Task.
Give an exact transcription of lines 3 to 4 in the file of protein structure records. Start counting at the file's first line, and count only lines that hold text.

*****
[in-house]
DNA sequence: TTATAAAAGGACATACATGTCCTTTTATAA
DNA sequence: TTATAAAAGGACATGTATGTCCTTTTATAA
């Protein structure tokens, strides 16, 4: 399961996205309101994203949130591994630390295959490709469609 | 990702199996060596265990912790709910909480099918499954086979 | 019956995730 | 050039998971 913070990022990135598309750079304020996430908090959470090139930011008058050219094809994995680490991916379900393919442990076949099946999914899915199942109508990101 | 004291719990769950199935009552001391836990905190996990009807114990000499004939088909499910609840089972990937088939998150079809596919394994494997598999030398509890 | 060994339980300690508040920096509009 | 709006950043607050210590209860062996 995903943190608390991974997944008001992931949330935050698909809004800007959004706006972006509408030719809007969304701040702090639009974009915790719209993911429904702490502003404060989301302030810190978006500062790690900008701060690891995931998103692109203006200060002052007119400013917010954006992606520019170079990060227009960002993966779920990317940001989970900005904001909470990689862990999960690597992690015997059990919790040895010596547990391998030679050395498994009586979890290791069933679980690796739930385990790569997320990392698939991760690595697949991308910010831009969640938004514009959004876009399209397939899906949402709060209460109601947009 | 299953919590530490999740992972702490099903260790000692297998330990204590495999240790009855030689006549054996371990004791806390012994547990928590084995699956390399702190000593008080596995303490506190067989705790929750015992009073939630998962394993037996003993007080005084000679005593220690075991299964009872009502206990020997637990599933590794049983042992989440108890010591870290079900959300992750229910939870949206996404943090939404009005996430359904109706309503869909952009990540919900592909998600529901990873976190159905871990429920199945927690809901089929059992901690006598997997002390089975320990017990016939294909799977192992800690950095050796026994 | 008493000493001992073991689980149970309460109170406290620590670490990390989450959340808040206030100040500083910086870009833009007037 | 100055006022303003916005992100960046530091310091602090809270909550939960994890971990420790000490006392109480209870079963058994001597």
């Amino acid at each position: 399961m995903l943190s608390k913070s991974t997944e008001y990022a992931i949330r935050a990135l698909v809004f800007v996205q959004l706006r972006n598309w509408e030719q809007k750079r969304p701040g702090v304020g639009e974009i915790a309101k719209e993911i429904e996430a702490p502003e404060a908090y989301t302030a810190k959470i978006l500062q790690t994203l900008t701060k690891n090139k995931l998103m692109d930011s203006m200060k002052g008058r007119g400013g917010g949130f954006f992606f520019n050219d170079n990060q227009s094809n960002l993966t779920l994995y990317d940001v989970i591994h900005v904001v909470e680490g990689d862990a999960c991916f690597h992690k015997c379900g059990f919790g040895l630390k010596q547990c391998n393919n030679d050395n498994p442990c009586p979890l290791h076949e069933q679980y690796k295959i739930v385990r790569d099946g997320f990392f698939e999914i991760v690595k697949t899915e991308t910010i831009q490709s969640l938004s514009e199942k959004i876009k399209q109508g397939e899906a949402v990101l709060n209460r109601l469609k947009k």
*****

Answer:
DNA sequence: TTATAAAAGGACATGTATGTCCTTTTATAA
């Protein structure tokens, strides 16, 4: 399961996205309101994203949130591994630390295959490709469609 | 990702199996060596265990912790709910909480099918499954086979 | 019956995730 | 050039998971 913070990022990135598309750079304020996430908090959470090139930011008058050219094809994995680490991916379900393919442990076949099946999914899915199942109508990101 | 004291719990769950199935009552001391836990905190996990009807114990000499004939088909499910609840089972990937088939998150079809596919394994494997598999030398509890 | 060994339980300690508040920096509009 | 709006950043607050210590209860062996 995903943190608390991974997944008001992931949330935050698909809004800007959004706006972006509408030719809007969304701040702090639009974009915790719209993911429904702490502003404060989301302030810190978006500062790690900008701060690891995931998103692109203006200060002052007119400013917010954006992606520019170079990060227009960002993966779920990317940001989970900005904001909470990689862990999960690597992690015997059990919790040895010596547990391998030679050395498994009586979890290791069933679980690796739930385990790569997320990392698939991760690595697949991308910010831009969640938004514009959004876009399209397939899906949402709060209460109601947009 | 299953919590530490999740992972702490099903260790000692297998330990204590495999240790009855030689006549054996371990004791806390012994547990928590084995699956390399702190000593008080596995303490506190067989705790929750015992009073939630998962394993037996003993007080005084000679005593220690075991299964009872009502206990020997637990599933590794049983042992989440108890010591870290079900959300992750229910939870949206996404943090939404009005996430359904109706309503869909952009990540919900592909998600529901990873976190159905871990429920199945927690809901089929059992901690006598997997002390089975320990017990016939294909799977192992800690950095050796026994 | 008493000493001992073991689980149970309460109170406290620590670490990390989450959340808040206030100040500083910086870009833009007037 | 100055006022303003916005992100960046530091310091602090809270909550939960994890971990420790000490006392109480209870079963058994001597």